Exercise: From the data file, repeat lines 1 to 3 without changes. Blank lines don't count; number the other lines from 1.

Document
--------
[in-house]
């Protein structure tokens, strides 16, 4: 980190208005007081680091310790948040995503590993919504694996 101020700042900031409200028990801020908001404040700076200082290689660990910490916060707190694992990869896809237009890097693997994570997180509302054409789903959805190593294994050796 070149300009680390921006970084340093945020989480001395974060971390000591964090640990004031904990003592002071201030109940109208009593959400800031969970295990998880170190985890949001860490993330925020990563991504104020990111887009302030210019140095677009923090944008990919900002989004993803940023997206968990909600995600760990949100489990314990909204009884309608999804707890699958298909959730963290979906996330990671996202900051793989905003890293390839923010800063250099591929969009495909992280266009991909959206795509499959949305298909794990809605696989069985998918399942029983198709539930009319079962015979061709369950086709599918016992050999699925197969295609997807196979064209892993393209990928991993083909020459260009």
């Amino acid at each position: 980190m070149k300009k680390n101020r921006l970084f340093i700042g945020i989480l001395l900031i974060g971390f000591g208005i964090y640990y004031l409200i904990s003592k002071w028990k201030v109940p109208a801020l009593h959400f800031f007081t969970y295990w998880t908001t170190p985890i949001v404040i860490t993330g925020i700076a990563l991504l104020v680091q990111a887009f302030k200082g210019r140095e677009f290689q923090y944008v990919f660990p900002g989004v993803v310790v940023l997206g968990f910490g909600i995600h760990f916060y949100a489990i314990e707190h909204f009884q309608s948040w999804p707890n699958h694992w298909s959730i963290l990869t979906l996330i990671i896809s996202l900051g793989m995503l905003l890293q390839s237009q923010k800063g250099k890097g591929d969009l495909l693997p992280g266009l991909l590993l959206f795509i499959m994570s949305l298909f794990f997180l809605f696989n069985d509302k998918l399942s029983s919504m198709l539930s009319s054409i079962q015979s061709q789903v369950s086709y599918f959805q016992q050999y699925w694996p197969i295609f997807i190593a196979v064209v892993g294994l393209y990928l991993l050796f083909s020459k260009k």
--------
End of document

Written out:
[in-house]
């Protein structure tokens, strides 16, 4: 980190208005007081680091310790948040995503590993919504694996 101020700042900031409200028990801020908001404040700076200082290689660990910490916060707190694992990869896809237009890097693997994570997180509302054409789903959805190593294994050796 070149300009680390921006970084340093945020989480001395974060971390000591964090640990004031904990003592002071201030109940109208009593959400800031969970295990998880170190985890949001860490993330925020990563991504104020990111887009302030210019140095677009923090944008990919900002989004993803940023997206968990909600995600760990949100489990314990909204009884309608999804707890699958298909959730963290979906996330990671996202900051793989905003890293390839923010800063250099591929969009495909992280266009991909959206795509499959949305298909794990809605696989069985998918399942029983198709539930009319079962015979061709369950086709599918016992050999699925197969295609997807196979064209892993393209990928991993083909020459260009």
């Amino acid at each position: 980190m070149k300009k680390n101020r921006l970084f340093i700042g945020i989480l001395l900031i974060g971390f000591g208005i964090y640990y004031l409200i904990s003592k002071w028990k201030v109940p109208a801020l009593h959400f800031f007081t969970y295990w998880t908001t170190p985890i949001v404040i860490t993330g925020i700076a990563l991504l104020v680091q990111a887009f302030k200082g210019r140095e677009f290689q923090y944008v990919f660990p900002g989004v993803v310790v940023l997206g968990f910490g909600i995600h760990f916060y949100a489990i314990e707190h909204f009884q309608s948040w999804p707890n699958h694992w298909s959730i963290l990869t979906l996330i990671i896809s996202l900051g793989m995503l905003l890293q390839s237009q923010k800063g250099k890097g591929d969009l495909l693997p992280g266009l991909l590993l959206f795509i499959m994570s949305l298909f794990f997180l809605f696989n069985d509302k998918l399942s029983s919504m198709l539930s009319s054409i079962q015979s061709q789903v369950s086709y599918f959805q016992q050999y699925w694996p197969i295609f997807i190593a196979v064209v892993g294994l393209y990928l991993l050796f083909s020459k260009k």